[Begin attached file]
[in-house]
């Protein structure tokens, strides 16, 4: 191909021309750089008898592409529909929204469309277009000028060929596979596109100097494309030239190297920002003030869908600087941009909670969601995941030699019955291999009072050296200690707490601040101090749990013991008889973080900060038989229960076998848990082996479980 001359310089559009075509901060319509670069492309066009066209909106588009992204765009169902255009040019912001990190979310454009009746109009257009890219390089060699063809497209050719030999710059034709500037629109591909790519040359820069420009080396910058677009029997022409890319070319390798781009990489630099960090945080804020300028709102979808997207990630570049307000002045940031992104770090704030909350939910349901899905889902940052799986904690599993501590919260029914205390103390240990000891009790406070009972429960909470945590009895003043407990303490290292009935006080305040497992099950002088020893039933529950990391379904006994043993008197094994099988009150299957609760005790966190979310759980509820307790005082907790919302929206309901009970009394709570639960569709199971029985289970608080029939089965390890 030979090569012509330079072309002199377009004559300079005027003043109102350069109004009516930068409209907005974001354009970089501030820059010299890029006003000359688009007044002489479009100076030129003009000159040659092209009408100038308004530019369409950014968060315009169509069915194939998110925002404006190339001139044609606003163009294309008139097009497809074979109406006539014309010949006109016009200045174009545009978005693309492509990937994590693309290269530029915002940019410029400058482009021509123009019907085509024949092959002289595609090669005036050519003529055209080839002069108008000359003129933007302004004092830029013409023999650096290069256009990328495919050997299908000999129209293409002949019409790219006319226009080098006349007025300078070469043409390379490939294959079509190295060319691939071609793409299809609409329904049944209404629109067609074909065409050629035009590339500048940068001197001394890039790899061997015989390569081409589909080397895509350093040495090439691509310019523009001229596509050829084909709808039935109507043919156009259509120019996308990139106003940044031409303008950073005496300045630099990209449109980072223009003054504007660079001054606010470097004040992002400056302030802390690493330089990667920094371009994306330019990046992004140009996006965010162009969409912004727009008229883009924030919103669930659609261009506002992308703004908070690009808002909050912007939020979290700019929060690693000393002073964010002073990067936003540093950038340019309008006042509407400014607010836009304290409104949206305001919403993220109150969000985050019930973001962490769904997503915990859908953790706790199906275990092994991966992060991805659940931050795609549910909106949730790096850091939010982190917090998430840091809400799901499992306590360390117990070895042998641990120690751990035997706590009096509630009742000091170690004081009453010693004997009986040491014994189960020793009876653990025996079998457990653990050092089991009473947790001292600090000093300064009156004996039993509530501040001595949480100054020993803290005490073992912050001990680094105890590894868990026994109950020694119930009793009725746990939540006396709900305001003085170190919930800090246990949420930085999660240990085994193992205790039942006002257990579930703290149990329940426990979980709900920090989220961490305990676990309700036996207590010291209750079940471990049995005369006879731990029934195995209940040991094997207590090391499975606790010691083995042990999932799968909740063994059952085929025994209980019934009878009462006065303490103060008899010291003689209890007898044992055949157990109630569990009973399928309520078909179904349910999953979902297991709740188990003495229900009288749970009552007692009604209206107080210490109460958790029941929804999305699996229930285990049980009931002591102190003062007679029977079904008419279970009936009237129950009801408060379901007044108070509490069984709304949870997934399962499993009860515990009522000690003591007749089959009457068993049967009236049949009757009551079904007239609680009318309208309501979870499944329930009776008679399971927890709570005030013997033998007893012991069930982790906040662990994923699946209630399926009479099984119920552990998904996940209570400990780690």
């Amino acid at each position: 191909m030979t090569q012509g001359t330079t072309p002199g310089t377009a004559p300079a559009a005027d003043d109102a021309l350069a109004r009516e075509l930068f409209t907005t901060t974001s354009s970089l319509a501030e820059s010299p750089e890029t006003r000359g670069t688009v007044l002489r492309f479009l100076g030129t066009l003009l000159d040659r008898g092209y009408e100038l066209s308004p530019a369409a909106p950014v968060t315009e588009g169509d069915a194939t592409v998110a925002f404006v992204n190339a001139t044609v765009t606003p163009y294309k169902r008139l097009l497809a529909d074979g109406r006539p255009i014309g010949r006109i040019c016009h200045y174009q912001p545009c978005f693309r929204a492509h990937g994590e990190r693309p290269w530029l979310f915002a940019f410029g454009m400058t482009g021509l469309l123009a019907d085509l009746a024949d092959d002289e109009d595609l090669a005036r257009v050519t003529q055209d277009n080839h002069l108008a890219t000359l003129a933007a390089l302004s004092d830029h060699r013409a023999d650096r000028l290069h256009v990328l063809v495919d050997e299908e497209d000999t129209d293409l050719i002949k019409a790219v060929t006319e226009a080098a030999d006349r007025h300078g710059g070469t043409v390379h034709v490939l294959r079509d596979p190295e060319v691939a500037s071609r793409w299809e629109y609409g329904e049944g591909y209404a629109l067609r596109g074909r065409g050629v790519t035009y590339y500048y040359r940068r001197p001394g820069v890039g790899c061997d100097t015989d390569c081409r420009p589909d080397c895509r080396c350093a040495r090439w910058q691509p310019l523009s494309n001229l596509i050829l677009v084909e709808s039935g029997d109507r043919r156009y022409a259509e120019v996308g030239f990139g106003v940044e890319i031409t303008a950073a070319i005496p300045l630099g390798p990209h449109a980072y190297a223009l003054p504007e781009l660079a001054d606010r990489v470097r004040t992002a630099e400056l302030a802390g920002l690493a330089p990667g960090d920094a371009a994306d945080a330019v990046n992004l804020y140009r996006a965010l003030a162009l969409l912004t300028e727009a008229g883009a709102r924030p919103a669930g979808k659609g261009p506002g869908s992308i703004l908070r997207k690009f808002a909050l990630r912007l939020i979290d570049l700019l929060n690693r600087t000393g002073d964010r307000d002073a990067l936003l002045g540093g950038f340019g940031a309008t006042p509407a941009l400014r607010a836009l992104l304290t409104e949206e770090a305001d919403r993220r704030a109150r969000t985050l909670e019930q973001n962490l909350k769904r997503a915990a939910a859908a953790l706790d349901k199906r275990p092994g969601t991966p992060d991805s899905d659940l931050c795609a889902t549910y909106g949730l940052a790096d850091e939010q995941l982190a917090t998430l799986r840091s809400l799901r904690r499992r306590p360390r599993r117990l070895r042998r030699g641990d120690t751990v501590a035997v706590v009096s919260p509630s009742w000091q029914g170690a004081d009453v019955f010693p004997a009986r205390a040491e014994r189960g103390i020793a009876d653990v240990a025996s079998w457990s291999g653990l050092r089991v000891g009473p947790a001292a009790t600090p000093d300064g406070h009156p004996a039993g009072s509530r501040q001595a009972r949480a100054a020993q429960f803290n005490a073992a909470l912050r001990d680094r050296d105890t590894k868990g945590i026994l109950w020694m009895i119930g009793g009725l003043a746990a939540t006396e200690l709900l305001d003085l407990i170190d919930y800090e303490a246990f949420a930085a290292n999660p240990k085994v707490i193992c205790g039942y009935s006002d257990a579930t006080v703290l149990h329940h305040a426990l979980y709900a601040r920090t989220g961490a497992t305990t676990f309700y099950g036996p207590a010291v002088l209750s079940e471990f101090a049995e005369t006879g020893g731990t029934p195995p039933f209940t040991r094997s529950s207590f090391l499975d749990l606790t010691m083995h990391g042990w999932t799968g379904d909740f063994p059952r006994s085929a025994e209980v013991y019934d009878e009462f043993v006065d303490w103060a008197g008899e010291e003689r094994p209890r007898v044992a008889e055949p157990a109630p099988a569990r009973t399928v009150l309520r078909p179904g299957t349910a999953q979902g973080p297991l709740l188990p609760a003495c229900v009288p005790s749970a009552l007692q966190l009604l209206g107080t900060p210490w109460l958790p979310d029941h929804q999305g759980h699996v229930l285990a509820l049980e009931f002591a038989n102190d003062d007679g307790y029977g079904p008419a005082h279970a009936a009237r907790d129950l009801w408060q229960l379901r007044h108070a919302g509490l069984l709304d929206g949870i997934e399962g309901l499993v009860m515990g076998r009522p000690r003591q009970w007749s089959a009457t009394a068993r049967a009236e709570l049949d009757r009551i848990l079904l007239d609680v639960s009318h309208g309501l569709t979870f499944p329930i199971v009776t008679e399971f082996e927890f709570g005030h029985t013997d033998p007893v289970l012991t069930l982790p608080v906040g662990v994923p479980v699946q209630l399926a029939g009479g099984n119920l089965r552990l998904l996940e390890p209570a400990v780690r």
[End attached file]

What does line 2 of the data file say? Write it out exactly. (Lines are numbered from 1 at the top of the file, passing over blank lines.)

């Protein structure tokens, strides 16, 4: 191909021309750089008898592409529909929204469309277009000028060929596979596109100097494309030239190297920002003030869908600087941009909670969601995941030699019955291999009072050296200690707490601040101090749990013991008889973080900060038989229960076998848990082996479980 001359310089559009075509901060319509670069492309066009066209909106588009992204765009169902255009040019912001990190979310454009009746109009257009890219390089060699063809497209050719030999710059034709500037629109591909790519040359820069420009080396910058677009029997022409890319070319390798781009990489630099960090945080804020300028709102979808997207990630570049307000002045940031992104770090704030909350939910349901899905889902940052799986904690599993501590919260029914205390103390240990000891009790406070009972429960909470945590009895003043407990303490290292009935006080305040497992099950002088020893039933529950990391379904006994043993008197094994099988009150299957609760005790966190979310759980509820307790005082907790919302929206309901009970009394709570639960569709199971029985289970608080029939089965390890 030979090569012509330079072309002199377009004559300079005027003043109102350069109004009516930068409209907005974001354009970089501030820059010299890029006003000359688009007044002489479009100076030129003009000159040659092209009408100038308004530019369409950014968060315009169509069915194939998110925002404006190339001139044609606003163009294309008139097009497809074979109406006539014309010949006109016009200045174009545009978005693309492509990937994590693309290269530029915002940019410029400058482009021509123009019907085509024949092959002289595609090669005036050519003529055209080839002069108008000359003129933007302004004092830029013409023999650096290069256009990328495919050997299908000999129209293409002949019409790219006319226009080098006349007025300078070469043409390379490939294959079509190295060319691939071609793409299809609409329904049944209404629109067609074909065409050629035009590339500048940068001197001394890039790899061997015989390569081409589909080397895509350093040495090439691509310019523009001229596509050829084909709808039935109507043919156009259509120019996308990139106003940044031409303008950073005496300045630099990209449109980072223009003054504007660079001054606010470097004040992002400056302030802390690493330089990667920094371009994306330019990046992004140009996006965010162009969409912004727009008229883009924030919103669930659609261009506002992308703004908070690009808002909050912007939020979290700019929060690693000393002073964010002073990067936003540093950038340019309008006042509407400014607010836009304290409104949206305001919403993220109150969000985050019930973001962490769904997503915990859908953790706790199906275990092994991966992060991805659940931050795609549910909106949730790096850091939010982190917090998430840091809400799901499992306590360390117990070895042998641990120690751990035997706590009096509630009742000091170690004081009453010693004997009986040491014994189960020793009876653990025996079998457990653990050092089991009473947790001292600090000093300064009156004996039993509530501040001595949480100054020993803290005490073992912050001990680094105890590894868990026994109950020694119930009793009725746990939540006396709900305001003085170190919930800090246990949420930085999660240990085994193992205790039942006002257990579930703290149990329940426990979980709900920090989220961490305990676990309700036996207590010291209750079940471990049995005369006879731990029934195995209940040991094997207590090391499975606790010691083995042990999932799968909740063994059952085929025994209980019934009878009462006065303490103060008899010291003689209890007898044992055949157990109630569990009973399928309520078909179904349910999953979902297991709740188990003495229900009288749970009552007692009604209206107080210490109460958790029941929804999305699996229930285990049980009931002591102190003062007679029977079904008419279970009936009237129950009801408060379901007044108070509490069984709304949870997934399962499993009860515990009522000690003591007749089959009457068993049967009236049949009757009551079904007239609680009318309208309501979870499944329930009776008679399971927890709570005030013997033998007893012991069930982790906040662990994923699946209630399926009479099984119920552990998904996940209570400990780690």